I have decided to start writing a bit about leadership in this blog - which is tangential at best to the blog's main focus. However, as I am now leader of my own very tiny pack - Bizz and I plus our frequent visitors, I am finding leadership is often on my mind.
I have positioned myself in the world as a leader in marketing but if you had known me in high school you would never have thought I was the leader type. I was tall, with thick geeky glasses and pretty quiet. On yearbook I was faculty editor, and in clubs I ran committees but was never a president type. A lot of that changed in college, where I was president of things like the biology board and thus was working closely with students and faculty. But working after college I was back to being one of a group of employees where my boss was definitely the leader, since he directed everything. Of course this is true in a lab environment where it's all about the experiments and publication which were largely on him.
Grad School became a time when I first encountered true leadership opportunities and took them. I came to run just about every team I was on in business school. I think it was largely due to my packed schedule - full time school, two part time jobs and endless studying. Being on scholarship meant my ability to stay in school was dependent on my getting above a 3.5 grade point average - which meant you better not get in the way of me getting an A. My teams always did well because I made sure of it. In those days I would call my leadership style definitely pack leader - I was driven and you better get on the train with me.
As I read about women in leadership I can see why some of the weaker men (my school was 20% female so most if not all of my team mates were men) may have felt I was a - no other way to say it - a bitch. In fact one guy decided to take me on directly during a team meeting. The four of us were working on a project on the elasticity of pricing for custom calling features for Rochester Telephone. The three guys and I were all marketing majors. One of them was a real slacker - showing up for meetings but doing nothing but criticize what the rest of us were doing. Gordon (no last names here) came to one meeting when we were finishing up the project and decided to cause a bit of trouble. He looked me right in the eye and said, Jerri, did anyone ever tell you that you are a pushy broad. I looked him right in the face and said, Gordon, did anyone ever tell you that you are a short weasel. Our two team mates both threw back their heads and howled. While Gordon sputtered and looked for a come back my one team mate told him, Gordon you better just shut up. Jerri is why we are all going to be getting A's.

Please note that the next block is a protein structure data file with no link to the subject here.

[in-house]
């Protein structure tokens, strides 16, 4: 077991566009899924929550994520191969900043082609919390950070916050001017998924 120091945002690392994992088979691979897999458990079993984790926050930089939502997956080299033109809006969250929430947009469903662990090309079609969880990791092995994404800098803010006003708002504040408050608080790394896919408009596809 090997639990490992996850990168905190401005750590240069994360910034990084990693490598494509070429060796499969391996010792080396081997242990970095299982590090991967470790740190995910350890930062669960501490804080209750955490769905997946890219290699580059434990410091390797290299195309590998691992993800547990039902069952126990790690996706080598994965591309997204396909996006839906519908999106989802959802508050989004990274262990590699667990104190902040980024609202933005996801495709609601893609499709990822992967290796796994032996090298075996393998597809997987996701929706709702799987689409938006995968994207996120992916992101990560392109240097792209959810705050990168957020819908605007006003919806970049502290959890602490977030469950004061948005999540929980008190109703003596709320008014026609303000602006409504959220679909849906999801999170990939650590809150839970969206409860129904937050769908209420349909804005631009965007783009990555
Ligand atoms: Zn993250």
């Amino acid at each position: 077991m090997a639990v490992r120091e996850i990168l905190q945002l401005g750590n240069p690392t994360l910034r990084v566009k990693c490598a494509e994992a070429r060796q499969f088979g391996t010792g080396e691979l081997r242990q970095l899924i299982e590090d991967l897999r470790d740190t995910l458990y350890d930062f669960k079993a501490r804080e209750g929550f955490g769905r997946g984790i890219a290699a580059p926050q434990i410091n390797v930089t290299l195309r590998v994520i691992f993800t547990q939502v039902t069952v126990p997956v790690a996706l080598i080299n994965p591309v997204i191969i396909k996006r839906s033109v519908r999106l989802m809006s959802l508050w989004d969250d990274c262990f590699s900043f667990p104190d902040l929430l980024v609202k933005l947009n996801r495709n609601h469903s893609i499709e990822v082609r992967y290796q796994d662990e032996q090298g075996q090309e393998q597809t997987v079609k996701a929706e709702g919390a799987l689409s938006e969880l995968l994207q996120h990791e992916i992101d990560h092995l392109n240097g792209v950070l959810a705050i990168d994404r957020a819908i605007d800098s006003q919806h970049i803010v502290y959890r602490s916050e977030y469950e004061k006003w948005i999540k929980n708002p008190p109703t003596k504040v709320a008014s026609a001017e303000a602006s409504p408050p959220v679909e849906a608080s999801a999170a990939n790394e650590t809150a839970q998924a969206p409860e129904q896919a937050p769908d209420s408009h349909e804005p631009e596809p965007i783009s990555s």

Hilariously, Gordon and I both got job offers from the phone company after graduation. I should have learned the lesson then that you have to self promote - Gordon had sold his hiring manager that he had done the work on the project through his resume and his talk, while my hiring manager knew what I had done since she was my point of contact at the phone company during the project. It was there I also learned to question everything on a resume since you can say you did anything in writing, but you need to dig down to learn the truth. The irony was he was in my starting group at the company and never showed up for work the first day. He'd gotten another offer from a firm in NY and took off for those greener pastures.
So what is the point of all this, besides documenting one of my truly favorite stories from grad school? My point is that leadership is something that does not necessarily come naturally to everyone, it is something inspired by passion and an internal drive. My drive in school came from my need to maintain my GPA in order to continue in school. My leadership style has evolved over time. However, with Bizz that old command control has come back a bit in our training. I was teased that he was training me but I'm learning to be the pack leader and I think it's a good thing for both of us.